Shojiro Kaji

Department of Aerospace Engineering Teikyo University

1-1 Toyosato-dai, Utsunomiya 320-8551 Japan

kaji@koala. mse. teikyo-u. ac. jp

Takahiro Suzuki

Department ofAeronautics and Astronautics University of Tokyo

7-3-1 Hongo, Bunkyo-ku, Tokyo 113-8656 Japan

Toshinori Watanabe

Department ofAeronautics and Astronautics University of Tokyo

7-3-1 Hongo, Bunkyo-ku, Tokyo 113-8656 Japan

watanabe@aero. t.u-tokyo. ac. jp

Abstract Interaction between a sonic boom and cascaded blades is studied numerically.

The incident sonic boom is modeled by a finite amplitude N wave with a short rising time, and the time dependent transonic cascade fbw with a passage shock inside is solved. Detailed mechanism on refection and transmission of a sonic boom by the cascade and unsteady aerodynamic force exerted on blades are elucidated. The peak amplitude of the unsteady blade force is the same order of magnitude as the pressure amplitude of the incident sonic boom.

Keywords: sonic boom, cascaded blades, interaction, supersonic transport,

numerical analysis


K. C. Hall et al. (eds.),

Unsteady Aerodynamics, Aeroacoustics and Aeroelasticity of Turbomachines, 483-491. © 2006 Springer. Printed in the Netherlands.

1. Introduction

In this century, a new era of supersonic transport (SST) is in prospect where a great number of SST is introduced concurrently with subsonic transport. Then, there will be an increasing possibility for subsonic transport of encoun­tering a sonic boom of supersonic transport. In such an occasion shock waves due to a sonic boom of SST are swallowed in an engine inlet and interact with fan rotor blades and stator vanes. In another occasion a sonic boom may invade into the engine cowl from the rear side.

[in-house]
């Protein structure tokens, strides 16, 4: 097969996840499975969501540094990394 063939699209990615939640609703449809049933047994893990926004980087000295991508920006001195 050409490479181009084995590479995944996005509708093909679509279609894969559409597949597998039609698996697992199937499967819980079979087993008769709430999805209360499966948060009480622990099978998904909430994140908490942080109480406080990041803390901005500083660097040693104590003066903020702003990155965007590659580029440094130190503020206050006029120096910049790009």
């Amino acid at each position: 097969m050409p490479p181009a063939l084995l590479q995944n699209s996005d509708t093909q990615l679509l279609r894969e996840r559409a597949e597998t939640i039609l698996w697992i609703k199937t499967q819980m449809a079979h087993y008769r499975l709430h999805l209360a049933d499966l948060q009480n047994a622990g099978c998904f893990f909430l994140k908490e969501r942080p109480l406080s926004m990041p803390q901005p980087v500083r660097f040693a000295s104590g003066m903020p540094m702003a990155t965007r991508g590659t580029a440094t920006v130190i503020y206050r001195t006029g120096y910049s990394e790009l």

Another example of interaction of shock waves and cascaded blades can be found in an innovative concept of a pulse detonation engine (PDE) combustor combined with a turbine engine. In this case shock waves due to a detonation combustor hit upon turbine nozzle vanes and blades. The strength of shock waves for a PDE combustor reaches more than 200 dB in pressure amplitude. Again we have a strong motivation to investigate the interaction between shock waves and cascaded blades.

The purpose of the present paper is to investigate numerically the impact of a sonic boom produced by SST on the engine fan rotor of subsonic transport. The same problem was treated in the last symposium analytically by use of the semi-actuator disk model for cascaded blades [1]. The results obtained in the analysis showed that (1) the amplitude of the transmitted N wave across the cascade passage shock increases over the incident N wave, (2) the pressure fhctuation at the cascade passage shock has a discontinuous character, and (3) unsteady aerodynamic force exerted on blades by a sonic boom becomes strong in the direction of chord. The numerical approach taken in this paper enables to check the validity of the semi-actuator disk model and give more detailed interaction mechanism.

Similar analyses have been made from different view points. Paynter et al. [2] needed the rear end boundary condition for numerical analysis of an en­gine air intake. They solved the fbw field including the cascade to determine the refection coefficient of sound waves. Freund et al. [3] investigated exper­imentally the refected pressure fhcthation for the disturbance incident upon an engine compressor. Dorney [4] analyzed numerically the effect of sound waves incident upon a viscous transonic cascade.